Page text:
We all have hang-ups, things that bring us down, and what some may call skeletons in our closet.  The bible calls it “sin” and all that really means is that when we choose to live our life through our own lens, we do things that are opposed to how God created us.  That sin separates us from God, and Jesus came to introduce a new way, a less legal and strict way, but one that does force us to see ourselves for who we are.  And yet, it is also infused with hope and joy that we don’t have to pay the price for that sin, the mistakes of our life.  It almost seems too good to be true, but it is. 

John 3:16 & 17 – For God so loved the world that he gave his one and only Son, that whoever believes in him shall not perish but have eternal life. 17 For God did not send his Son into the world to condemn the world, but to save the world through him. 

So when Jesus says, love your neighbor and those around you, the way I have loved you, he doesn’t mean you are called to die for each other, he already did that.  What he’s saying is that it’s a heart posture, am I willing to lay down my preferences and position for the sake of others?  He’s the example and standard for us to live by.

  1. Everyone will know you believe (by how you love others)

In ancient times the dirtiest part of a person’s body was their feet.  Very few paved roads and sandals were the norms.  So it was hospitable to have a basin of water and towels for people to wash their feet as they entered your home.  But it was a whole different story when Jesus did it.  He loved his friends so much and wanted to set the right example, that he actually washed their feet.  I know some of you are gagging right now, and you’re wondering, “Is this what Jesus is expecting from us? If so, I’m out!”

The answer is NO, we are not expected to wash people’s feet, but the answer is also YES, we are supposed to go above and beyond to love others.  What does that mean or look like for you?  We don’t do it to garner attention, or to make a spectacle of ourselves.  We are lavish with our praise and love for our friends, we sacrifice to cook a meal or meet someone’s needs, NOT so we can gain notoriety, but so that the person on the receiving end knows that there is a God who loves them, and his son, Jesus, came to this earth to show us a new way to love.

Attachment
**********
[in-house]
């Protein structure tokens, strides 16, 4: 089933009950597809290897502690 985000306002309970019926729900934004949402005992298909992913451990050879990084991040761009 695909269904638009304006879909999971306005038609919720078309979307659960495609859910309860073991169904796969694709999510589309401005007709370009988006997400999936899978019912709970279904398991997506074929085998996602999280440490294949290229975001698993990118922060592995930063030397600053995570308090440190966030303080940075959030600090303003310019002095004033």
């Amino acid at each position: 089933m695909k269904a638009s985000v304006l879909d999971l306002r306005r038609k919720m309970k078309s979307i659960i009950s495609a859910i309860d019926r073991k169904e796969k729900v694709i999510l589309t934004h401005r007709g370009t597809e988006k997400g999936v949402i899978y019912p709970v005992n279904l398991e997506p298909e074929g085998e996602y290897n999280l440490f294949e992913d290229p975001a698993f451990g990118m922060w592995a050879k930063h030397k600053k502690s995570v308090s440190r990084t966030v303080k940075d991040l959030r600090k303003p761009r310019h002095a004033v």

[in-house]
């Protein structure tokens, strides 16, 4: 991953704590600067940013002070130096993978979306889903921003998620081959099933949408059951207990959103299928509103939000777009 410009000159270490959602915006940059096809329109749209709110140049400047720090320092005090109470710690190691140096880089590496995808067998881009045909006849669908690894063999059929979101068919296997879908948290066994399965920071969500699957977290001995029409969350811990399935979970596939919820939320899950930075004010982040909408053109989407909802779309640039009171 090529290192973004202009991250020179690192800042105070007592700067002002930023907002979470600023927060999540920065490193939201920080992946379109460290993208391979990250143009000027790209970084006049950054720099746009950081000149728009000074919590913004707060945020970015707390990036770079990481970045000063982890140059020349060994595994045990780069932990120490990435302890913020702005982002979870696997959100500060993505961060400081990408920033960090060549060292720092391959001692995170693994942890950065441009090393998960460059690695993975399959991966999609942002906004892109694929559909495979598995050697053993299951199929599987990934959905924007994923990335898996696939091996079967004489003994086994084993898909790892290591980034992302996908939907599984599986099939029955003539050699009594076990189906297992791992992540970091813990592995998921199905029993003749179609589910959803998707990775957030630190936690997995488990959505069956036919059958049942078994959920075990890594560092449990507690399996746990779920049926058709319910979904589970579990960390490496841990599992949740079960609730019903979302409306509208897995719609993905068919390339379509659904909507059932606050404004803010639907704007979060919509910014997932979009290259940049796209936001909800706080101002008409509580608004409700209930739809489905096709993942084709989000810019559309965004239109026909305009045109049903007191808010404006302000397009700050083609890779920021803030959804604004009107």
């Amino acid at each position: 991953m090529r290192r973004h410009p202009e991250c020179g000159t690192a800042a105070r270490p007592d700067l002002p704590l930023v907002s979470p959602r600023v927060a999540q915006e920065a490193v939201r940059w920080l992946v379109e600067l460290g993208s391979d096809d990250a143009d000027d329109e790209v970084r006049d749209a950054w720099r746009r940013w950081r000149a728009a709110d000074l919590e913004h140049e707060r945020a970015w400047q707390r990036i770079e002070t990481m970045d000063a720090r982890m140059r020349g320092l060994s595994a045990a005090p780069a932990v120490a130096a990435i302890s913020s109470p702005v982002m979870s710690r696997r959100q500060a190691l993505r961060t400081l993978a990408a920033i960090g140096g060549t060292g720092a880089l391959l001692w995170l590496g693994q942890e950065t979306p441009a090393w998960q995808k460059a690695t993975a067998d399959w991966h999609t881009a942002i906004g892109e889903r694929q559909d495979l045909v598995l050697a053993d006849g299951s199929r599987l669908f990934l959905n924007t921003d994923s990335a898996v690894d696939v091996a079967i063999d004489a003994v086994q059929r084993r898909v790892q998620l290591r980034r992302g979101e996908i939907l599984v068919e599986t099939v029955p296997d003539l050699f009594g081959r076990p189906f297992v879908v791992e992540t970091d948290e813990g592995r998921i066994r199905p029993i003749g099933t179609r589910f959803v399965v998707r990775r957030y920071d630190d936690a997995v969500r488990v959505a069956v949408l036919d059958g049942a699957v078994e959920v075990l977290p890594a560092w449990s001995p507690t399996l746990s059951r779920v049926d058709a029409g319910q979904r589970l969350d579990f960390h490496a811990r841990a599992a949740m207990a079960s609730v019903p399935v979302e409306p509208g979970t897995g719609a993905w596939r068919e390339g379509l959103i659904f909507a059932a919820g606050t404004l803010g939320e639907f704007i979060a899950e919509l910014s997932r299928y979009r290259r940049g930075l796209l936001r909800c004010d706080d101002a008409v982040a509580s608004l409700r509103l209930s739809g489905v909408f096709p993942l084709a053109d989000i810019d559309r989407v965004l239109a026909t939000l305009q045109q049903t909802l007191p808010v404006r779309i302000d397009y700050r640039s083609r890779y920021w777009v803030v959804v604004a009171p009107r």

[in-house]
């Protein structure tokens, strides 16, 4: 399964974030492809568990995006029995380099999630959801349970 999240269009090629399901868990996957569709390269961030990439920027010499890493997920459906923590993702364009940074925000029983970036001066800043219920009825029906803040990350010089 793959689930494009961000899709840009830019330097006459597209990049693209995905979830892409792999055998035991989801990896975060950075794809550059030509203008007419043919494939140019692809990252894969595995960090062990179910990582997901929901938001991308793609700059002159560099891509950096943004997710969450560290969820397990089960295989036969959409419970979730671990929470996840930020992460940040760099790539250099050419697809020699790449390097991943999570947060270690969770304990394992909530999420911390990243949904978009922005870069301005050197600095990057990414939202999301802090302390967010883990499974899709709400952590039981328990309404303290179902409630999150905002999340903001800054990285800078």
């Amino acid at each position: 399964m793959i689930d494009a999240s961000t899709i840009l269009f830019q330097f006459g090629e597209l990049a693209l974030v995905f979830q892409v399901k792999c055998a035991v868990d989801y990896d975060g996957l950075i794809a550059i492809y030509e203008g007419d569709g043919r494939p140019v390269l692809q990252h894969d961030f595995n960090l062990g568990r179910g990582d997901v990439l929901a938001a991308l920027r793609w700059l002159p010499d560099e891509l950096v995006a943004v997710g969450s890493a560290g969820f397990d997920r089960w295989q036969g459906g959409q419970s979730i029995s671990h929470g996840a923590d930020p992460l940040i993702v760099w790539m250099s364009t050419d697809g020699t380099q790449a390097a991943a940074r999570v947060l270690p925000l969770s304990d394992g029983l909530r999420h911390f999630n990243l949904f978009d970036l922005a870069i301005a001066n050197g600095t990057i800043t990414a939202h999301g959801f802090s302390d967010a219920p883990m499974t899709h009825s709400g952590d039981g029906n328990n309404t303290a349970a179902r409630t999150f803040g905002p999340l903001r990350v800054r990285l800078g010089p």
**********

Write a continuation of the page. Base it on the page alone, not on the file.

Your friend who invited you may be grilling a mean burger, or maybe you’re just hanging out on your own and someone sent you the link to this message.  But today we want you to know we hope you feel cared for and loved by us, AND we do this as a direct result of the work Jesus did for us.  You are loved on so many fronts!

More Posts

“Your Next Great Adventure: Creativity” by Carlos Ortiz

As we learn to walk by faith, God leads us into new freedom to be creative. God is a creator, and we were created in His Image, part of which means to be creative ourselves. The more we trust God and grow in faith, the less we fear what other people think of us. We can grow beyond people’s disapproval or judgements which inhibits creativity.

READ

“Your Next Great Adventure: Risk” by John Burke

Your next great adventure depends on faith. Many people don’t experience this adventure because stepping out in faith requires taking risks. You can’t stay in your comfort zone and still exhibit faith. When you take the risk, that’s when God shows up and you learn to walk by faith as you walk by faith. Discover the risks worth taking.

READ

“Your Next Great Adventure: Mission” by John Burke

You were created on purpose and with a purpose. A relationship with God allows you to make the most of
every good and bad experience life throws at us. Walking by faith is not always easy, but it’s a life most worth
living. Discover how setting aside the instant gratification of today can enable us to accomplish a mission that’s far greater than we could imagine.

READ